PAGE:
A key component of a Bush administration initiative to make air travel safer will address the largely untested security status of hundreds of thousands of employees at the nation’s airports and airline companies.
According to some security experts, about 800,000 current airport and airline employees did not undergo stringent background investigations before they were hired, and the government now is weighing not only how extensively to review employees but also who should pick up the bill for scrutinizing baggage handlers, food preparers, ground and cleaning crews and other airport employees.
Some experts said that such a program could cost more than $1 billion to implement.
Transportation Secretary Norman Y. Mineta will reveal a series of key decisions and recommendations Wednesday on how the government will improve safety at airports and in the air. While many of the new measures could be imposed immediately, others -- such as the extensive background checks for employees -- may require congressional action.
Some of the new security measures could change the way Americans fly.
A rule limiting carry-on baggage to one piece was imposed Tuesday on passengers flying to and from Reagan National Airport, and that restriction could soon be extended across the country.
President Bush went to Reagan National on Tuesday to announce that it was being reopened, and he said that new safety measures are in the works.
“We’re doing the right thing. We’ve taken our time. We can assure the American public, as best as we can, that we’re taking the necessary safety precautions,” the president said. “We’re spending a lot of time consulting with local officials to make sure that the security that all of us expect is in place.”
Airlines now set their own carry-on policies, with most allowing passengers to take two bags, plus additional personal items such as a coat or purse.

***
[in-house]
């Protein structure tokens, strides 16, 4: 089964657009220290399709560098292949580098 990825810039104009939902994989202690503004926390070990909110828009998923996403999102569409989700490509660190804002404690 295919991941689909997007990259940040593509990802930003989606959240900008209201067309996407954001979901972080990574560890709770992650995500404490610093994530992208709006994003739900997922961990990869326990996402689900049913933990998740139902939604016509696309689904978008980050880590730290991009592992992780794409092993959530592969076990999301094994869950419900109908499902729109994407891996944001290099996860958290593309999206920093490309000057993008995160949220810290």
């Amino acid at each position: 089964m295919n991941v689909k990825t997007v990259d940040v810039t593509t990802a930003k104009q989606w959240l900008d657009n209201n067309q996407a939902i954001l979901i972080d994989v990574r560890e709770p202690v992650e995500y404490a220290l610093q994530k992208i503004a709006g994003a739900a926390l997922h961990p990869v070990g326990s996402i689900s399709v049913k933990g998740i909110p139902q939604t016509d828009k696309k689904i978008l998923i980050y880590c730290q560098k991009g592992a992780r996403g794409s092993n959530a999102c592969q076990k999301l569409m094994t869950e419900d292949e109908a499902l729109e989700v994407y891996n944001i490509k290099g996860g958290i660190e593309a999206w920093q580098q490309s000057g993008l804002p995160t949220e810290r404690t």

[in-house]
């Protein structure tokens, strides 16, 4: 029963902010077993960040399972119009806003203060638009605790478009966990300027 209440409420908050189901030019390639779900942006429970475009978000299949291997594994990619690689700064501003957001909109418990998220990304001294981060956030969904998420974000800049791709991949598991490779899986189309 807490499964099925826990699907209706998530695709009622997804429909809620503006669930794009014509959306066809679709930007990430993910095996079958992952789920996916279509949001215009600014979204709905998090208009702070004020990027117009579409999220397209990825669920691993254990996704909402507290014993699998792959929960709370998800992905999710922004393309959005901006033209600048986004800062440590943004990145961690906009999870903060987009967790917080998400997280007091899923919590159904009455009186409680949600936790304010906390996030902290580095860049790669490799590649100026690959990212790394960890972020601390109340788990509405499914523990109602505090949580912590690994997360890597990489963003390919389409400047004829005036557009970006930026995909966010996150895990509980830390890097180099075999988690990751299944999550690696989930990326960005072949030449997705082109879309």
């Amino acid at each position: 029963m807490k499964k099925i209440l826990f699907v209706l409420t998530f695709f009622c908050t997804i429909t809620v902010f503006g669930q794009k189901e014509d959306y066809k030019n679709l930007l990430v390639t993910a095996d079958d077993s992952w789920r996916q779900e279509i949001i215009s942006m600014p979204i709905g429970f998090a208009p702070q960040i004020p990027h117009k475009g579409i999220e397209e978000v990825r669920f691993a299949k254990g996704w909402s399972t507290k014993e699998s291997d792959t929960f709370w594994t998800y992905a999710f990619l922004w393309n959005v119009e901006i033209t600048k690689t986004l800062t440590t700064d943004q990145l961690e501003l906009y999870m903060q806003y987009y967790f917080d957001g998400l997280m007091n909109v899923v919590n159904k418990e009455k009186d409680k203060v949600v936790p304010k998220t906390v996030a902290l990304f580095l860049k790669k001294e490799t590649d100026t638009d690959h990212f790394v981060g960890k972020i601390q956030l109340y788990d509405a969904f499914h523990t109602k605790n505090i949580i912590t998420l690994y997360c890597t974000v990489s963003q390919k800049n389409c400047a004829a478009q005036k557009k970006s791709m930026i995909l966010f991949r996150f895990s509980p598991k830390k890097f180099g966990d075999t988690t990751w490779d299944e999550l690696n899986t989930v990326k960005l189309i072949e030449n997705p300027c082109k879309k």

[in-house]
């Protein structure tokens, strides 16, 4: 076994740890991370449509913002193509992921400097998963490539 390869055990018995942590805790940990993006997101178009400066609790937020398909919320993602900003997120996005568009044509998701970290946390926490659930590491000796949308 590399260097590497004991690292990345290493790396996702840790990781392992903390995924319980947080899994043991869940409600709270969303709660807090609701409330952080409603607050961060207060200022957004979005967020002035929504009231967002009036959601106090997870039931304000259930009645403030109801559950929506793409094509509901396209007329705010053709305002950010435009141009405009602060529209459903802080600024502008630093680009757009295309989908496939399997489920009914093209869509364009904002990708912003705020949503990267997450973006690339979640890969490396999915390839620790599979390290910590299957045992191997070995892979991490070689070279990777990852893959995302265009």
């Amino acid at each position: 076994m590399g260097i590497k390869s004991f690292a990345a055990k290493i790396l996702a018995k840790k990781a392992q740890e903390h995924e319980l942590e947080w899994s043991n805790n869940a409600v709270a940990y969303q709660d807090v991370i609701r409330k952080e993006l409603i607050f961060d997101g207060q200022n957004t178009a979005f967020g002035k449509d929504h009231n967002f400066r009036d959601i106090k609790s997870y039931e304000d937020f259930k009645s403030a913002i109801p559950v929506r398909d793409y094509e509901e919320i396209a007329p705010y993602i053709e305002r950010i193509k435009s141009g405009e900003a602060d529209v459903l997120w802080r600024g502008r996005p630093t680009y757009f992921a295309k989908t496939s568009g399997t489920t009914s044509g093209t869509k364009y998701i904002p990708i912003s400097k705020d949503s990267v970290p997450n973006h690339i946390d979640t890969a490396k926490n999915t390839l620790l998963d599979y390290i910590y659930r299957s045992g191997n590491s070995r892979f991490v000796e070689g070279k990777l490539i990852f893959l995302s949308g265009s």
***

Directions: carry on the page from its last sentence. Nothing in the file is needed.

Flight attendants have long campaigned for a limit on carry-on baggage as a workplace safety issue. They estimate that 4,000 people a year are injured by bags falling from overhead bins. Until now, airlines have resisted a government-mandated limit for carry-ons, seeing a competitive advantage in letting passengers bring their gear into the cabin.
“We had convenience on Sept. 10 and look at what it brought us,” said Patricia Friend, president of the Association of Flight Attendants.
Earlier this week, panels studying airport safety and airline carrier safety gave Mineta recommendations on new safety measures. His office said he is moving quickly to announce which measures should be implemented.
He is expected to approve the development of video surveillance systems inside planes and require new technology that prevents aircraft identification beacons from being switched off.
Bill Mosley, a Department of Transportation spokesman, said that tougher background checks of airport and airline employees are among the recommendations that Mineta is considering. How extensive -- and expensive -- those checks will be has not been determined.
One option is to have a law enforcement agency perform the background investigations as part of an even more ambitious proposal to have the government handle airport security, including passenger and baggage screening.
Meanwhile, American Airlines and United Air Lines, whose planes were hijacked by four groups of terrorists on Sept. 11, said they plan to install reinforcing bars on their cockpit doors.
On Capitol Hill, a bipartisan group of senators expressed their support for some federal role in passenger and baggage screening, and appeared likely to take up an air security bill within the next few days.
But Republicans in the GOP-controlled House appeared to be sticking with the idea that the screeners should come under federal supervision but remain private employees.
Daya Khalsa, senior vice president of Akal Security, which provides security personnel at federal courthouses around the nation and at the Honolulu airport, estimated that it would cost about $1.6 billion just for thorough background checks on 800,000 airport and airline employees who he said were not properly scrutinized when they were hired.